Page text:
Socceroos to embrace tika-taka test

Ante Milicic says the Socceroos will be looking to follow the lead of the Netherlands and Chile as they attempt to finish off Spain's nightmare World Cup.

Australia's clash with the 2010 champions was marked down as potentially the hardest of three tough Group B games when the draw for the tournament was made last year.

The possession-orientated 'tika-taka' approach that took La Roja to World Cup glory in South Africa and successive European Championship crowns has imploded in Brazil though, with a 5-1 humiliation at the hands of the Dutch followed by a 2-0 defeat to Chile, eliminating the competition's holders at the group stage.

Now Vicente Del Bosque's demoralised troops must face an Australian side buoyed by their impressive performances in narrow defeats to the same two opponents, as the Socceroos look to cap off their campaign with what would be a sensational upset over La Roja.

While Milicic believes there is still plenty of merit to Spain's trademark style of play, that won't stop Ange Postecoglou's backroom staff from attempting to ruthlessly capitalise on the same weaknesses exposed by Louis van Gaal and Jorge Sampaoli. 

"It's a difficult style to play against but at the same time teams have countered that and we'll be looking at ways where we can exploit that as well," Milicic told Goal Australia.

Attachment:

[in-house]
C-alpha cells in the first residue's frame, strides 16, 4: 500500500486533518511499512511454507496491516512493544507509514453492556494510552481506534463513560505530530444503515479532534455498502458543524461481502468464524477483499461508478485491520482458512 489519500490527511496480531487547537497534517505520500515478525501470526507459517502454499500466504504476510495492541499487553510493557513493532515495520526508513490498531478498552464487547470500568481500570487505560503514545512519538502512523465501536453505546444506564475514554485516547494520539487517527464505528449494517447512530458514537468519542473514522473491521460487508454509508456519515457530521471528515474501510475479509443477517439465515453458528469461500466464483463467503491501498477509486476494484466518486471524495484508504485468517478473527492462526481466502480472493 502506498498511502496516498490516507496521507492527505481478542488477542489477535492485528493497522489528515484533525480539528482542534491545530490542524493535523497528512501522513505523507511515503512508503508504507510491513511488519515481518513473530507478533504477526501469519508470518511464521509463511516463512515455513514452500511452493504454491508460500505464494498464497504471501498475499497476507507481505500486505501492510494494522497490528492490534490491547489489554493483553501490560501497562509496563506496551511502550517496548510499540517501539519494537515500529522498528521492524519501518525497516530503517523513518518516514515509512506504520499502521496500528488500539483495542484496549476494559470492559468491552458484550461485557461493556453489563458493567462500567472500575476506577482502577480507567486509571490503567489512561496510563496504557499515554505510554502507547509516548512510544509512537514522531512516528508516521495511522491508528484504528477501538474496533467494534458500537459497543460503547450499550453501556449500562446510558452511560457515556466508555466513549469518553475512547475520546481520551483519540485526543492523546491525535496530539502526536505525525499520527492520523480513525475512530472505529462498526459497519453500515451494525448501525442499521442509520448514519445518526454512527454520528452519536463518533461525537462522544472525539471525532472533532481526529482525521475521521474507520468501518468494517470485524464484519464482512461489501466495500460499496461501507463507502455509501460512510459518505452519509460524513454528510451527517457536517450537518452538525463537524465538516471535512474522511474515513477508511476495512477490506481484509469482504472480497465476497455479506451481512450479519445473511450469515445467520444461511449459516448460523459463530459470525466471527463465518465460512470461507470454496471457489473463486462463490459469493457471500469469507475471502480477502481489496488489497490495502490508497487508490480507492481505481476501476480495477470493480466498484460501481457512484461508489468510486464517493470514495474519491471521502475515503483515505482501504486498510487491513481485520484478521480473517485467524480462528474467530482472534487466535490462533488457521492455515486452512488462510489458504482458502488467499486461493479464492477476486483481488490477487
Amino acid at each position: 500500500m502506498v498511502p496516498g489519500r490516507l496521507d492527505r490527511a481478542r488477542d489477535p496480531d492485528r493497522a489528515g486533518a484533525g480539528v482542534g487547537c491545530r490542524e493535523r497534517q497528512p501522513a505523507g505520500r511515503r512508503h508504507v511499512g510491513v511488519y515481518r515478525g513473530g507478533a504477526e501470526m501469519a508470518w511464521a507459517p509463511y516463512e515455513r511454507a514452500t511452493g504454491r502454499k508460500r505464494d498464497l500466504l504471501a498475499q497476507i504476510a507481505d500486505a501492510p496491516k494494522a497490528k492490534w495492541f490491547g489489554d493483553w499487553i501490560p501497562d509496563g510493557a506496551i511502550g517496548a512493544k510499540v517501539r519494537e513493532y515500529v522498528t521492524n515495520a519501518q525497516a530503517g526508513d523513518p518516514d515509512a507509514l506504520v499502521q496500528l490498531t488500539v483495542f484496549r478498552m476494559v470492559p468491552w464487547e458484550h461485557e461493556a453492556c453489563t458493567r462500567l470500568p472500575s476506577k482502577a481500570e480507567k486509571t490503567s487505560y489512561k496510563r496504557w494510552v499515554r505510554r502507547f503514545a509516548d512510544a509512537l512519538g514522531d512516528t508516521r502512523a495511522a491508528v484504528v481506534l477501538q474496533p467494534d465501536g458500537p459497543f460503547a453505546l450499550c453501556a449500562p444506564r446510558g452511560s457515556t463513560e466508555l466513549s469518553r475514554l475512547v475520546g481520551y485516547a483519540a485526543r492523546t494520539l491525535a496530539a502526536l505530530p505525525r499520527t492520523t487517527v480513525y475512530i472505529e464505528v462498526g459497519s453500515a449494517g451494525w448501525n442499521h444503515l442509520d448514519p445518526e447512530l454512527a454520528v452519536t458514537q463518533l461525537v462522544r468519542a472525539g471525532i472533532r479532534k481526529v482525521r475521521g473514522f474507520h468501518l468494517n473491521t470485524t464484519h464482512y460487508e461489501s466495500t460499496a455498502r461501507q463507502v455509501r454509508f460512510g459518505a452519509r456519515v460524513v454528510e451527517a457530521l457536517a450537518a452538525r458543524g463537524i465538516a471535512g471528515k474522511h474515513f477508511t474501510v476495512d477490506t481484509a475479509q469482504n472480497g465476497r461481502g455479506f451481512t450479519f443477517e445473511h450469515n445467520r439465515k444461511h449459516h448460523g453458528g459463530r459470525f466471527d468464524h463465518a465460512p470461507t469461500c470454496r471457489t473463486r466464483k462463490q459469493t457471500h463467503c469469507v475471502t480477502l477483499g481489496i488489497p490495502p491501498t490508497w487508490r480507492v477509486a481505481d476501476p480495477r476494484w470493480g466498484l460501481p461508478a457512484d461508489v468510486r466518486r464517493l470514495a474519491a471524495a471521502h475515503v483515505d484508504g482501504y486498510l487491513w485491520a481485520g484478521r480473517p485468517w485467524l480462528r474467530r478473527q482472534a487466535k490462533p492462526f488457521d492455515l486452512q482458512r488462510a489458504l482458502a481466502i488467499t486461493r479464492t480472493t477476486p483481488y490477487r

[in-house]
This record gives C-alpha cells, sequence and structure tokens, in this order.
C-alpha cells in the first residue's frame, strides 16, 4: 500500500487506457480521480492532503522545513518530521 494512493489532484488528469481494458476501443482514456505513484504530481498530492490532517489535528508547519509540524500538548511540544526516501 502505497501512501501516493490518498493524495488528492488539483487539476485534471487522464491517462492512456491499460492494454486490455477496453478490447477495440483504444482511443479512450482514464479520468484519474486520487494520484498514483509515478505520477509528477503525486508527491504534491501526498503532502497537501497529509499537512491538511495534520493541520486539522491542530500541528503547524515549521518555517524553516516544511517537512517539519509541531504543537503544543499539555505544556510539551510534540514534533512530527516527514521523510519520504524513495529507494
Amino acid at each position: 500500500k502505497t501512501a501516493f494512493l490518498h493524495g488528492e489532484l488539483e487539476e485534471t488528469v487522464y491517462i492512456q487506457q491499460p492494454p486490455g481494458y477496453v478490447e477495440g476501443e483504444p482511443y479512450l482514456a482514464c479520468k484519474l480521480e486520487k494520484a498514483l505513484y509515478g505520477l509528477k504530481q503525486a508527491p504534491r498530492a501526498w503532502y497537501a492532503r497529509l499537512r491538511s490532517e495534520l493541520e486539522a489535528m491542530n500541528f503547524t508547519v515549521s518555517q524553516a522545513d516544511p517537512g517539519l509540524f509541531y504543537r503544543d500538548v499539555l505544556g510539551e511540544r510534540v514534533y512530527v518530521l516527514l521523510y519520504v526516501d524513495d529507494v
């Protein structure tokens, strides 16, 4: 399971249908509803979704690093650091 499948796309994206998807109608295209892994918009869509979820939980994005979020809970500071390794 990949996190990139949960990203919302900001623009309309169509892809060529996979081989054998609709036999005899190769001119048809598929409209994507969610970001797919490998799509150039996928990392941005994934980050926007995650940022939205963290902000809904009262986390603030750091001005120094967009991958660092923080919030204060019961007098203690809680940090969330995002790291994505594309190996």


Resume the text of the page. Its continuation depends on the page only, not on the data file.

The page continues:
"There's no denying what they've done, both as the Spanish national team and as club teams and the individual players around Europe at the moment.

"You look at their squad of 30 and you see how strong it is. It's all about a learning experience for us, as coaches, as players, as a country - as a footballing nation. 

"(It's) a big challenge to ... to see where we are. 

"We know it's going to be difficult but that's the only way you can judge and see how you're going with your progress."

The game will be billed in some quarters as a dead rubber, with neither side able to rescue their hopes of progression at the 2014 event.

But Milicic and the rest of the Socceroos camp are still looking forward to locking horns with a national team that will rightly be considered the best of their generation, despite their spectacular demise this month.

"It's a great occasion and we should embrace that," he said.

"We're fortunate to be given a chance ... they're games that you should look forward to. You want to do that when you go to a World Cup, regardless if you're playing the so-called favourites or the teams that probably aren't as highly fancied. 

"Everyone going to the World Cup is there on merit, it's a tough game regardless.

"It's one we're looking forward to."

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